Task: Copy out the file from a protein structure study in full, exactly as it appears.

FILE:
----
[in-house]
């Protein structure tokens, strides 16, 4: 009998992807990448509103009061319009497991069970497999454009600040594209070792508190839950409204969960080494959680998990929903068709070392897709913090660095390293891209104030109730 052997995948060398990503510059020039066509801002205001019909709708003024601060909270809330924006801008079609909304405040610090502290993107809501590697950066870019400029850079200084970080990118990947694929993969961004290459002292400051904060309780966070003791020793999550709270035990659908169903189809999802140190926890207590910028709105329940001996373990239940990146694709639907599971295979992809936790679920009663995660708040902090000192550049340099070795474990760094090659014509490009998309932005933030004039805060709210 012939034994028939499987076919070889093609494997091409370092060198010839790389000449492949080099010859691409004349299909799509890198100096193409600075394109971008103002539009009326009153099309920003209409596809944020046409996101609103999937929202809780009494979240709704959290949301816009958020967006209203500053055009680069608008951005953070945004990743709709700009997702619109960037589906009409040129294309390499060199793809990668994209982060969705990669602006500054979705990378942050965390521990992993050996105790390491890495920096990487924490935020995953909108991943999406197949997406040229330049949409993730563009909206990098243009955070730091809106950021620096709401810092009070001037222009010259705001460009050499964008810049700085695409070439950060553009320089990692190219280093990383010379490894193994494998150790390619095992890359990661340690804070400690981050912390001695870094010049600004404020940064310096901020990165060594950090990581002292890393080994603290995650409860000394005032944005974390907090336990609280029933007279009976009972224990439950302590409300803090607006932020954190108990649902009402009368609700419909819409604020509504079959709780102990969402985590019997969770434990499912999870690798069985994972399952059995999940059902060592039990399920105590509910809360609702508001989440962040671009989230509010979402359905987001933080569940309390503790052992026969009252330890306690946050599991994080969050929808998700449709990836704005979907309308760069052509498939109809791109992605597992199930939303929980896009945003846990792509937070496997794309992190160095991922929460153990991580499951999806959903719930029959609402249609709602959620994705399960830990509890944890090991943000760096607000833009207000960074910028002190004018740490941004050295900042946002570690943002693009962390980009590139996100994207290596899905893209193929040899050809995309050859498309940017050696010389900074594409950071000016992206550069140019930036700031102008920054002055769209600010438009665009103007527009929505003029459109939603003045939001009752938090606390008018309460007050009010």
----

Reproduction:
[in-house]
């Protein structure tokens, strides 16, 4: 009998992807990448509103009061319009497991069970497999454009600040594209070792508190839950409204969960080494959680998990929903068709070392897709913090660095390293891209104030109730 052997995948060398990503510059020039066509801002205001019909709708003024601060909270809330924006801008079609909304405040610090502290993107809501590697950066870019400029850079200084970080990118990947694929993969961004290459002292400051904060309780966070003791020793999550709270035990659908169903189809999802140190926890207590910028709105329940001996373990239940990146694709639907599971295979992809936790679920009663995660708040902090000192550049340099070795474990760094090659014509490009998309932005933030004039805060709210 012939034994028939499987076919070889093609494997091409370092060198010839790389000449492949080099010859691409004349299909799509890198100096193409600075394109971008103002539009009326009153099309920003209409596809944020046409996101609103999937929202809780009494979240709704959290949301816009958020967006209203500053055009680069608008951005953070945004990743709709700009997702619109960037589906009409040129294309390499060199793809990668994209982060969705990669602006500054979705990378942050965390521990992993050996105790390491890495920096990487924490935020995953909108991943999406197949997406040229330049949409993730563009909206990098243009955070730091809106950021620096709401810092009070001037222009010259705001460009050499964008810049700085695409070439950060553009320089990692190219280093990383010379490894193994494998150790390619095992890359990661340690804070400690981050912390001695870094010049600004404020940064310096901020990165060594950090990581002292890393080994603290995650409860000394005032944005974390907090336990609280029933007279009976009972224990439950302590409300803090607006932020954190108990649902009402009368609700419909819409604020509504079959709780102990969402985590019997969770434990499912999870690798069985994972399952059995999940059902060592039990399920105590509910809360609702508001989440962040671009989230509010979402359905987001933080569940309390503790052992026969009252330890306690946050599991994080969050929808998700449709990836704005979907309308760069052509498939109809791109992605597992199930939303929980896009945003846990792509937070496997794309992190160095991922929460153990991580499951999806959903719930029959609402249609709602959620994705399960830990509890944890090991943000760096607000833009207000960074910028002190004018740490941004050295900042946002570690943002693009962390980009590139996100994207290596899905893209193929040899050809995309050859498309940017050696010389900074594409950071000016992206550069140019930036700031102008920054002055769209600010438009665009103007527009929505003029459109939603003045939001009752938090606390008018309460007050009010």